Necroptosis is a form of cell death characterized by receptor-interacting protein kinase activity and plasma membrane permeabilization via mixed-lineage kinase-like protein (MLKL). This permeabilization is responsible for the inflammatory properties of necroptosis. We previously showed that very long chain fatty acids (VLCFAs) are functionally involved in necroptosis, potentially through protein fatty acylation. Here, we define the scope of protein acylation by saturated VLCFAs during necroptosis. We show that MLKL and phosphoMLKL, key for membrane permeabilization, are exclusively acylated during necroptosis. Reducing the levels of VLCFAs decreases their membrane recruitment, suggesting that acylation by VLCFAs contributes to their membrane localization. Acylation of phosphoMLKL occurs downstream of phosphorylation and oligomerization and appears to be, in part, mediated by ZDHHC5 (a palmitoyl transferase). We also show that disruption of endosomal trafficking increases cell viability during necroptosis, possibly by preventing recruitment, or removal, of phosphoMLKL from the plasma membrane.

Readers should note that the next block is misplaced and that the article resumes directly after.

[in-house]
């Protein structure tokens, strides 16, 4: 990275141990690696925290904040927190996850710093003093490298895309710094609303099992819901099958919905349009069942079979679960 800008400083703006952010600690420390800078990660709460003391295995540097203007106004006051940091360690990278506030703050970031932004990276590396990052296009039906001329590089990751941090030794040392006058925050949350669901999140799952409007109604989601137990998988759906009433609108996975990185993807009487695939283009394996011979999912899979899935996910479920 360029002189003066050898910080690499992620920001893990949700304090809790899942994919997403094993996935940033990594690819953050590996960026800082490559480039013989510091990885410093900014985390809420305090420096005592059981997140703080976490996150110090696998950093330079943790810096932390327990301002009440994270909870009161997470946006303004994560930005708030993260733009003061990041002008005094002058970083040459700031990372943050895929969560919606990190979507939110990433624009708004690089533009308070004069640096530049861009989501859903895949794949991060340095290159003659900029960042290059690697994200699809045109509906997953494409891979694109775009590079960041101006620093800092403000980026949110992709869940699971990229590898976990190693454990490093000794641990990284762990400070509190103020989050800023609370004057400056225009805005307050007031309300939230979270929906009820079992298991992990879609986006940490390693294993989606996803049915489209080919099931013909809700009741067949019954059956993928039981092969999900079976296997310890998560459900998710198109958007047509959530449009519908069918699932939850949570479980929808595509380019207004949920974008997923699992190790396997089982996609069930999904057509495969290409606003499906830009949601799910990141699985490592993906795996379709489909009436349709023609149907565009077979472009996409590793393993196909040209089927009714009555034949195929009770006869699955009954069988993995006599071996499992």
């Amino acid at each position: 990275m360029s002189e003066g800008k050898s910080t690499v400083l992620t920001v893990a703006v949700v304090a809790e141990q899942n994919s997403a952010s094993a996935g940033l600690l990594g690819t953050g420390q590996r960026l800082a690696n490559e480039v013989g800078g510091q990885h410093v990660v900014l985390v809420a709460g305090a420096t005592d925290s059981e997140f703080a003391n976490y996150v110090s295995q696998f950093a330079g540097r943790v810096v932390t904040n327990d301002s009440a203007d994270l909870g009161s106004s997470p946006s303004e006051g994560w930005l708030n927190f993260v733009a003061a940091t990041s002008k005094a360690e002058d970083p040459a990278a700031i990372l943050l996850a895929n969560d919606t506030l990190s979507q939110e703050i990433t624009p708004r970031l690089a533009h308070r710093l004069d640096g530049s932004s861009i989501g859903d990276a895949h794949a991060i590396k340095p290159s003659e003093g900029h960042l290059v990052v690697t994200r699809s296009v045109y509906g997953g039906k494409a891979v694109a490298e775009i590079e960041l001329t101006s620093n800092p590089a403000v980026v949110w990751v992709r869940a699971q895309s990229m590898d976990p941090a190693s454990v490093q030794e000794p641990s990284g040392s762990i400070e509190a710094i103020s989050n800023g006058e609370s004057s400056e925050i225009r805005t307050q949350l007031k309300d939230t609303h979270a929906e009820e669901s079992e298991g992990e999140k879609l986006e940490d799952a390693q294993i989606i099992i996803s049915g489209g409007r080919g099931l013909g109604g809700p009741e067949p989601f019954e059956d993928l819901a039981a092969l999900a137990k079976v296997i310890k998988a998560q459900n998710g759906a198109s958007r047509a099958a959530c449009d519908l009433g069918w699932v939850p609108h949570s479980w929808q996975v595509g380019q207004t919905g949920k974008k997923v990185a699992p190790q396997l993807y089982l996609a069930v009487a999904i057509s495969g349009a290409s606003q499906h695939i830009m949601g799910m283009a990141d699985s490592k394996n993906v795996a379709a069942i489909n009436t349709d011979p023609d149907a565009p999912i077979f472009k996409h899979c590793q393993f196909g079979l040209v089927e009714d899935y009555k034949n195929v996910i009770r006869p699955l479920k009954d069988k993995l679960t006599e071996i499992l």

Keywords: VLCFA; ZDHHC5; endocytosis; lipids; necroptosis; programmed cell death; protein acylation; vesicular trafficking.
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